KC Close Up: Louis Coleman talks about fishing, hunting and music

In this edition of “KC Close Up” our spotlight is on 25-year old right-handed reliever and Mississippi native, Louis Coleman.

Louis was born in Greenwood, Mississippi (http://greenwoodms.org/) located on the eastern edge of the Mississippi Delta with a population of about 15,000. He resides in nearby Schlater (population 388).  The right-hander attended high school at Pillow Academy in Greenwood and went on to attend Louisiana State University on a baseball scholarship, recording a 14-2 record his senior year with a 2.93 ERA and 142 strikeouts. Louis was awarded SEC Pitcher of the Year in 2009 and led LSU to the College World Series, where he was on the mound as the last out was recorded in the title game vs. Texas.

But we will let Louis tell you more about the Tigers’ feat and some other interesting facts that you might not know about the rookie reliever. Around the Horn would also like to include fellow left-handed reliever and Louis’ locker neighbor, Everett Teaford.  Everett took it upon himself to help answer some of Coleman’s questions during the interview.

ATH: We have a good guess, but what was your best memory while you were at LSU?

Coleman: Definitely winning the World Series and my first complete game shutout vs. Arkansas, so that’s high up on the list but that’s more of an individual thing instead of a team thing.

ATH: If you weren’t playing baseball, what occupation would you have and why?

Coleman: Professional hunter and fisher. It would be pretty laid back and a lot of fun, I really enjoy hunting.

ATH: What guy wouldn’t want to do that?!

Coleman: Exactly!

ATH: If you could see a collaboration of your favorite artists in concert, who would they be?

Garth Brooks with the Royals in 2004. Coleman, like Brooks before him, wore #77 in Spring Training. Louis now dons #46.

Coleman: Oh man… I like a lot of classic rock and country but Garth Brooks would definitely have to be there. Hhhmmm, I’m not really good with the names of artists, I don’t know their names I just know their songs. Bryan Adams, he could be there! He sings Summer of ’69 and I like that song a lot. Then Elton John, he could be there.  I like the old guys, like the 70s and 80s is what I grew up listening to because that’s what my Dad listens to, so a lot of classic rock.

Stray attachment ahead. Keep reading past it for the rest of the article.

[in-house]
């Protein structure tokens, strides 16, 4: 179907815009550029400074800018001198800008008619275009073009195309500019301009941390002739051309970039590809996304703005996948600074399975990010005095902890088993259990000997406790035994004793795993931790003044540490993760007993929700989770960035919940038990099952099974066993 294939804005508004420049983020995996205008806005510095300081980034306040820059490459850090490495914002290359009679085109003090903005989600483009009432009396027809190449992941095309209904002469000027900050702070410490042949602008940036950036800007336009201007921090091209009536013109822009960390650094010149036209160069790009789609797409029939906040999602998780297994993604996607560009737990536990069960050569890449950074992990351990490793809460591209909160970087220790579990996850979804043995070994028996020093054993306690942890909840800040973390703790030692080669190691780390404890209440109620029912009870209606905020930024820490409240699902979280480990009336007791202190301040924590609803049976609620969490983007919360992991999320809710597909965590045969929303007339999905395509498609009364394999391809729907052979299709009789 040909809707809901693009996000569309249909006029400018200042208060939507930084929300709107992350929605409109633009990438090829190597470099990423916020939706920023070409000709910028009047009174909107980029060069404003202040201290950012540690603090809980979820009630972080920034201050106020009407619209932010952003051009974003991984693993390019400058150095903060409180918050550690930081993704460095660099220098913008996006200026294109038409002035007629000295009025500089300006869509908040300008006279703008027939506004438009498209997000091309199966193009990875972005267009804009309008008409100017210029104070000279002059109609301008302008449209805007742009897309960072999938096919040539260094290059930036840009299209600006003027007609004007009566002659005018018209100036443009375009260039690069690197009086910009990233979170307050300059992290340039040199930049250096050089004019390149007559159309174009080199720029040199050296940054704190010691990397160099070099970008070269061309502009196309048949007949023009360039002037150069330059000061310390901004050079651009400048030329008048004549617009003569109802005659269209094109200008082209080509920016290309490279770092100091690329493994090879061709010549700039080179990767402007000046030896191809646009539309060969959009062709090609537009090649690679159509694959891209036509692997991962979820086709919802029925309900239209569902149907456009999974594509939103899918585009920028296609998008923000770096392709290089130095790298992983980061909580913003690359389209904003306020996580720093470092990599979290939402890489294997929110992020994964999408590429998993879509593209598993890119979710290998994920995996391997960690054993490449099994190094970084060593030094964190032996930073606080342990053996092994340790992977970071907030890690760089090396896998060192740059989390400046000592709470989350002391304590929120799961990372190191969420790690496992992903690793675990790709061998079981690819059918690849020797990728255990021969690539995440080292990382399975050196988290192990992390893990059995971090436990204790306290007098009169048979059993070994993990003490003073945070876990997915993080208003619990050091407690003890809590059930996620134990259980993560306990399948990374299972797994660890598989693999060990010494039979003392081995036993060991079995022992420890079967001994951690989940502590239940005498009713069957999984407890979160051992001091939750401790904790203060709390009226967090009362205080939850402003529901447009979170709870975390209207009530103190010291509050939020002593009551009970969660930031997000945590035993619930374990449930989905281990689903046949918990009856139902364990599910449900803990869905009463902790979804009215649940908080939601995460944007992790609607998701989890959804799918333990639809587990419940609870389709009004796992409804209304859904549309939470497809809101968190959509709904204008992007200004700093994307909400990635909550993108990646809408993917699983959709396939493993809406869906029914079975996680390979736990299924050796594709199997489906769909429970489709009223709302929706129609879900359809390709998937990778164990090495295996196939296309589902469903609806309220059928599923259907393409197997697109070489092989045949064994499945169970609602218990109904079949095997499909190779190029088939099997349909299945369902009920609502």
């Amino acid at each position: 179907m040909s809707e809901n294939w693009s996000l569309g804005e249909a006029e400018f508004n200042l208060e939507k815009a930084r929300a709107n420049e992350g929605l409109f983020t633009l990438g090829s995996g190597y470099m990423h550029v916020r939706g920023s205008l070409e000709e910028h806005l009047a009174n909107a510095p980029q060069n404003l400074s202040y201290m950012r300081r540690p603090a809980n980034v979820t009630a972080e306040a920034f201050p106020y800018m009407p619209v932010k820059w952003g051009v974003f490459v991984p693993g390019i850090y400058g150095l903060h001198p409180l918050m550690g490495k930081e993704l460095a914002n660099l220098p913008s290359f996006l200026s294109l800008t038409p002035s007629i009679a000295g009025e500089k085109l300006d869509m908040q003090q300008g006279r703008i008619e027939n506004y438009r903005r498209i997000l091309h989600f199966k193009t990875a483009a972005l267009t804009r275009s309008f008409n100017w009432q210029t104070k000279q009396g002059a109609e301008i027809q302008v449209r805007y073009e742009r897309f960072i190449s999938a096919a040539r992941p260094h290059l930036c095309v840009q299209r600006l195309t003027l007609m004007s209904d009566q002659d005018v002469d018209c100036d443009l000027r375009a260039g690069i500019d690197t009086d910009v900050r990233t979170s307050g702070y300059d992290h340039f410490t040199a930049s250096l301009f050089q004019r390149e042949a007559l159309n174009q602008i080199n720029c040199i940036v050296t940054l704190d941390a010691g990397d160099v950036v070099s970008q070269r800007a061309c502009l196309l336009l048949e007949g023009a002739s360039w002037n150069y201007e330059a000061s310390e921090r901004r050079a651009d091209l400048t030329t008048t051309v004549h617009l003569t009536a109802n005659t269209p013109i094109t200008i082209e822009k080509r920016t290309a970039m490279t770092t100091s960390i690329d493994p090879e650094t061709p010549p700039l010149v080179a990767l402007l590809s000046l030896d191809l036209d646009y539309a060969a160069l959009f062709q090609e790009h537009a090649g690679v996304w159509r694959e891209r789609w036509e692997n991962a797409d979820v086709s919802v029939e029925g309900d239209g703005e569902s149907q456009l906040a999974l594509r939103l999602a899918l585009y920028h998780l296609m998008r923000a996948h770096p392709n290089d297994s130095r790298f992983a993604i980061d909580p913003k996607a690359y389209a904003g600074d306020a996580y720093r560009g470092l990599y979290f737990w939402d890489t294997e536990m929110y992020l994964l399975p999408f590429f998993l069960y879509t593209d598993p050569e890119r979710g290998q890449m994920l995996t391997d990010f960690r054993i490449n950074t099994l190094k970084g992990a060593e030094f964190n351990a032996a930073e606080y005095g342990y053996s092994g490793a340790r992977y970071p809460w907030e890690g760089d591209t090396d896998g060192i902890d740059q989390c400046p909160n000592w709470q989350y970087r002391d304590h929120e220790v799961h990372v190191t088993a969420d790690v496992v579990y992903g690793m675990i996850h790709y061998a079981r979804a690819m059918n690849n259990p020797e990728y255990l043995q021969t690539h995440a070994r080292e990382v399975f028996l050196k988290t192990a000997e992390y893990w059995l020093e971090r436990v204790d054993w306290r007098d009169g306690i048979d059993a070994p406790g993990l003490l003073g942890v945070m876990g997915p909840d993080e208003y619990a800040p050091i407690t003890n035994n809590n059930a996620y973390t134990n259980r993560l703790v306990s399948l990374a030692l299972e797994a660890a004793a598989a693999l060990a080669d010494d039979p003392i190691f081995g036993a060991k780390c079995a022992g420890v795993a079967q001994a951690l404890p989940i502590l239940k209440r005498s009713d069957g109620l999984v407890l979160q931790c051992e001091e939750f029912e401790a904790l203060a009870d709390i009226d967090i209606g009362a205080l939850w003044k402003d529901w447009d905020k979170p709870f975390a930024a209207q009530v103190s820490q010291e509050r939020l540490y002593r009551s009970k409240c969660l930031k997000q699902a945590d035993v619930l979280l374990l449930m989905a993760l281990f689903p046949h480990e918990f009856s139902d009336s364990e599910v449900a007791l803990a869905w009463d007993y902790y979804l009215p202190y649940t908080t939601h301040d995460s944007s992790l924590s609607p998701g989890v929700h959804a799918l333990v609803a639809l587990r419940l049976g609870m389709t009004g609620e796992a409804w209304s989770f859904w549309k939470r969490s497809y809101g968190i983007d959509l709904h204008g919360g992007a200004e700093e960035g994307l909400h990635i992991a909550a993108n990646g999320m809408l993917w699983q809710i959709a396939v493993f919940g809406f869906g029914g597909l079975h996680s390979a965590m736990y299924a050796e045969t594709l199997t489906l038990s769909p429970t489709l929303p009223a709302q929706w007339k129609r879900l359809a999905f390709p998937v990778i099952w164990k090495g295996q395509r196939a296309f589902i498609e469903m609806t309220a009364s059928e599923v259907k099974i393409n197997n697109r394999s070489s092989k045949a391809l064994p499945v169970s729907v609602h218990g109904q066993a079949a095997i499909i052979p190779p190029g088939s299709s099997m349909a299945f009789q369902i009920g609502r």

ATH: What is your favorite downtime hobby?

Coleman: I really enjoy sleeping but hunting is definitely my favorite.

ATH: What kind of hunting?

Coleman: Deer and duck. I grew up on a rice and soybean farm so I was outside a lot.

ATH: What is your favorite quote and where or who is it from?

Coleman: Oh man, how am I supposed to answer that!

Teaford: Go for a Greg Holland quote!

Coleman: I know Muhammad Ali said “Impossible is nothing” and I kind of like that one.

ATH: If you had to be on any reality television show, which one would it be?

Coleman: Probably The Bachelor, I could definitely be on The Real World.

Teaford: What about Real Stay-At-Home Dads of New Orleans, or what about Swamp People!

Coleman: Swamp People, done! I’ll take Pap [Pappy Landry, Season One] with me, go hang out with Troy [Landry, Season One and Two].

ATH: So, do you think due to his great reactions on TV while you pitch, your dad is a bigger celebrity in the KC area than you are?

Coleman: I’ve definitely gotten a lot of questions about him and why he gets fired up. I’m just a middle reliever so he probably is more popular than I am.

ATH: Your first big league save came at Yankee Stadium and your first win was at Fenway Park…

Coleman: I’m going to get my first hit at Wrigley Field, it’s going to happen.

Teaford: Ha! Your first hit?! Pop it up into the sun!

Coleman: Yes, for the trifecta. My first hit at Wrigley Field!

ATH: We appreciate your readership and hope that you learned a little more about the Royals’ right-hander Louis Coleman with the help of his locker neighbor, Everett Teaford, in this edition of “KC Close Up”!

1 Comment

Another former LSU standout is in Kansas City, but, not with the Chiefs. Royals pitcher, Louis Coleman.

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